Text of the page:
When you were younger, getting the flu was no big deal. It was inconvenient to slow down your life while you gave your body time recover, but you could rest assured that you would be back to feeling like your usual self in a few days.
Then something happened. You turned 65.
As we age, recovering from an illness becomes more challenging. Seniors often have a weaker immune system and are more likely to have pre-existing health conditions that make them more susceptible to serious flu-related complications.
As a result, the flu can leave seniors out of commission for a lot longer than a few days or weeks. Sometimes their health is never fully restored. The flu can leave seniors permanently weaker and slower, both physically and cognitively.
The best way for seniors to protect themselves is to avoid getting the flu in the first place. Here’s what seniors should know to avoid the bug.
3 Things Seniors Can Do to Avoid the Flu
1. Get a Flu Shot.
A flu shot is one of the best ways seniors can protect themselves from flu-related complications. The shot might not always prevent them from getting the flu, but it can decrease the severity and minimize symptoms.
Two flu shots are specifically designed for senior citizens; both of them work by creating a stronger immune response:
- A high-dose flu vaccine contains four times the amount of antigen as a regular flu shot.
- An adjuvanted vaccine is a standard flu shot with an added adjuvant. An adjuvant is an ingredient that provokes a stronger immune response.
There are many myths about the flu shot that make people hesitant to get one, including the misconception that the flu shot causes the flu. While the flu vaccine can result in mild side effects, they are nothing compared to getting the flu.
Seniors should be able to get a flu shot at their doctor's office, their local pharmacy, or at a blood-testing lab.
2. Wash Your Hands Properly and Frequently.
One of the simplest ways seniors can decrease their chances of getting the flu is to wash their hands frequently throughout the day. Not only does hand washing reduce the risk of contracting the flu, but it also minimizes the risk of spreading germs to others.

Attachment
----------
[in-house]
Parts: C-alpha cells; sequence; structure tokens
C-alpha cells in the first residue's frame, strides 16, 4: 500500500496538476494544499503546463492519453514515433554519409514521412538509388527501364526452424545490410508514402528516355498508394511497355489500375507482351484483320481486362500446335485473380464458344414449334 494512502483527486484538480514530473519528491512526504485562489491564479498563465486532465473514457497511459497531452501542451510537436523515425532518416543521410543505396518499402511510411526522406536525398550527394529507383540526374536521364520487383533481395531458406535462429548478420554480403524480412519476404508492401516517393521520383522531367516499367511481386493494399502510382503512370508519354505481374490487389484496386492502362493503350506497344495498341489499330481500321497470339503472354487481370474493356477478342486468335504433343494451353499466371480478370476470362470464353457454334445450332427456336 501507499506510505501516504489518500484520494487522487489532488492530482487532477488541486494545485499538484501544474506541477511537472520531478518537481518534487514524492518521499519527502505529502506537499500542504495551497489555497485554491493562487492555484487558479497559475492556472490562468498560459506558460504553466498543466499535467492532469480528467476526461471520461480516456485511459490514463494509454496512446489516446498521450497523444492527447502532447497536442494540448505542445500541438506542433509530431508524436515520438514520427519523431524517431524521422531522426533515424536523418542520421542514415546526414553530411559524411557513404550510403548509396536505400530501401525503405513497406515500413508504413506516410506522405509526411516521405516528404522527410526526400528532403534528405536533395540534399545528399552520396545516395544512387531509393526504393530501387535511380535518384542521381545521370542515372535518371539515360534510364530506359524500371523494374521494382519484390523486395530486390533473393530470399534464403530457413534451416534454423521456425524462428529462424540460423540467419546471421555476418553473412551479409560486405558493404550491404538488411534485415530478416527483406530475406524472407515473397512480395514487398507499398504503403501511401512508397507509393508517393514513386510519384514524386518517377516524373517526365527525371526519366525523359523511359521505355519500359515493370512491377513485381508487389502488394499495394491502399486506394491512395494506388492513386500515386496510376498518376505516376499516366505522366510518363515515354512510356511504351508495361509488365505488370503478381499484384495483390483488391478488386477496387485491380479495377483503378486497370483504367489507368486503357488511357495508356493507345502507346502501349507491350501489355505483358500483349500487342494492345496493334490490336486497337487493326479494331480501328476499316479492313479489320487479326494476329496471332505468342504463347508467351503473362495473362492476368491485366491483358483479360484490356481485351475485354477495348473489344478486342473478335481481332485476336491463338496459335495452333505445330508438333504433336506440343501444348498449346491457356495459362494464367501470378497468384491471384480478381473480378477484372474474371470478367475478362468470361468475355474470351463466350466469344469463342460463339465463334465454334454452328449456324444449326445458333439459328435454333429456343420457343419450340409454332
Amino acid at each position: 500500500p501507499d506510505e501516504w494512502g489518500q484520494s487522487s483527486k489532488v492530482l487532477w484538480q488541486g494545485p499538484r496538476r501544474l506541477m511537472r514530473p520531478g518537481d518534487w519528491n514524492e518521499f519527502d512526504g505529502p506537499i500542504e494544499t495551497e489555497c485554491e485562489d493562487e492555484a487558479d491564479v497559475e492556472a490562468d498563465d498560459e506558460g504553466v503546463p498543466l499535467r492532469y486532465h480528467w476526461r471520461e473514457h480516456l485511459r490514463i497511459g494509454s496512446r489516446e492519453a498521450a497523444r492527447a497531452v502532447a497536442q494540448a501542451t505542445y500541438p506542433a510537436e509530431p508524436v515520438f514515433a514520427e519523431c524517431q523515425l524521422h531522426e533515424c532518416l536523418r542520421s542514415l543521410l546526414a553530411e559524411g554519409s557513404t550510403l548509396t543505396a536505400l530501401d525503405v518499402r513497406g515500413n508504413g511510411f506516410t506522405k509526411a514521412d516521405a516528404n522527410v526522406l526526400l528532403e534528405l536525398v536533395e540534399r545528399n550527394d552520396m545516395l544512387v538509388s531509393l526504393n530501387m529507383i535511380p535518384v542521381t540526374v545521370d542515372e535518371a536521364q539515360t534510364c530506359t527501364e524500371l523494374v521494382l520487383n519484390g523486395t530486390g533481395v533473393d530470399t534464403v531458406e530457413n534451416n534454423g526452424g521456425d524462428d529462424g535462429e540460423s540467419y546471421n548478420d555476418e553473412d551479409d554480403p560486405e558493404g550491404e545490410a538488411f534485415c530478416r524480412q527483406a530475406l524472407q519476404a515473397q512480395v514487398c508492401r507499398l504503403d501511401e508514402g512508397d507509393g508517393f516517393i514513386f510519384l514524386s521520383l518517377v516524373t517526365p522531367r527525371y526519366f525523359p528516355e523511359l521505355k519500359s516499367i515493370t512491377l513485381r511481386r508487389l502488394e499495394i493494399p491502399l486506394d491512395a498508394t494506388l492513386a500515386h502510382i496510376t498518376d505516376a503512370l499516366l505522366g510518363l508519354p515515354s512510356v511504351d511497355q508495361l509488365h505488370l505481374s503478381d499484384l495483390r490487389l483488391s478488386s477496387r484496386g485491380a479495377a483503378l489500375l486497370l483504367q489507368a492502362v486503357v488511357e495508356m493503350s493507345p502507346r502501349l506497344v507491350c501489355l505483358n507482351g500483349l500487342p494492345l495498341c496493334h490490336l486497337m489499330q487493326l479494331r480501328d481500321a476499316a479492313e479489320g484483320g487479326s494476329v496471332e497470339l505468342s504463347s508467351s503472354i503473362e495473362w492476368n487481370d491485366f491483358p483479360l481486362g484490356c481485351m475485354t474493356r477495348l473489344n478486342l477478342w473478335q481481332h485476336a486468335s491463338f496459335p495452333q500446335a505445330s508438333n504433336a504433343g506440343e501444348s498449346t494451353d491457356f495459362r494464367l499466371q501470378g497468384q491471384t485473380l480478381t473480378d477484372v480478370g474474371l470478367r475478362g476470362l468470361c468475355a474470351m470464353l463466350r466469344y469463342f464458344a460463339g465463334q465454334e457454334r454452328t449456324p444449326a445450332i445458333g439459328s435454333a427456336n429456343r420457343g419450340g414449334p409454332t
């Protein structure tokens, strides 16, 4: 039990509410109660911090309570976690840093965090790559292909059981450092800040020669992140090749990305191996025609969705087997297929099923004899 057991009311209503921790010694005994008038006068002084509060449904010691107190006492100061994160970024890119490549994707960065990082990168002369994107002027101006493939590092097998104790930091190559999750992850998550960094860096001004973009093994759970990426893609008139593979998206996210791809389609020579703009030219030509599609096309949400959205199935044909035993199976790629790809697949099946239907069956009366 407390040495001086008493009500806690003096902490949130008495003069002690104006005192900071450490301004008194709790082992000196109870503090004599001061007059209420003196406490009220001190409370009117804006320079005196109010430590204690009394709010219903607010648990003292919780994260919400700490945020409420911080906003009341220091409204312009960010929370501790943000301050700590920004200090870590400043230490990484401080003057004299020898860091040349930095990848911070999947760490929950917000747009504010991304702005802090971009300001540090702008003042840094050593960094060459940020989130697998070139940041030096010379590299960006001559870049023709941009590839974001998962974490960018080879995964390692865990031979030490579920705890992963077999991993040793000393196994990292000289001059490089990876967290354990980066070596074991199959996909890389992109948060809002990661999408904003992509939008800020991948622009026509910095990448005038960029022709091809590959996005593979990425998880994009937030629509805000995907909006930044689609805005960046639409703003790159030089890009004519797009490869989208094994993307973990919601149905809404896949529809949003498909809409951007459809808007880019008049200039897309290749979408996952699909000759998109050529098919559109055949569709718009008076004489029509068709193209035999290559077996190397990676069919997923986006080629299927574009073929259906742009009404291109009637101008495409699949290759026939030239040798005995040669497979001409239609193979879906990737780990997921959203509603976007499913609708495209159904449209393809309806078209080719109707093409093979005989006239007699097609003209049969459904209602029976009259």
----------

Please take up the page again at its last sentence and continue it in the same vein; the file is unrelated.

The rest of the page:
It’s not enough to rub your hands together with soap and water for a few seconds. Make sure you wash your hands correctly.
Seniors should wash their hands during the following times:
- Before, during, and after being in contact with food.
- After using the restroom.
- After blowing your nose, coughing, or sneezing.
- After being in contact with an animal or its food.
- After touching garbage, doors, or anything accessible to the public.
- Before and after you are around other people, especially if they are sick.
3. Stay Indoors When the Mercury Drops.
Midwest winters can be particularly dangerous for seniors, especially for those with a respiratory disease. The freezing winter weather can make it difficult for them to breathe, resulting in serious complications.
The flu is highly contagious, so seniors should do their best to avoid crowded places during flu season. If you do have to be out in public, take extra precautions about who and what you come into contact with.
Here are a few ways seniors can avoid the flu while in public:
- Limit hugs and handshakes.
- Use hand sanitizer frequently.
- Avoid touching your face.
- Use antibacterial wipes to wipe down shopping cart handles and door knobs.
- Wash your hands frequently.
Getting the Flu is Serious for Seniors
The flu is inconvenient for everyone, but for seniors the damage can be dangerous. If you are over 65 years old and think you may have the flu, contact your physician. Your doctor can prescribe you an antiviral influenza treatment that can help you fight the flu more quickly.
If you are concerned about your ability to stay safe during winter months, whether it is from inclement weather or the flu, you may want to consider a short-term stay at a senior living community. Many senior communities like Randall Residence offer respite services. Contact us today to learn more about our temporary living options in Michigan, Ohio, and Illinois.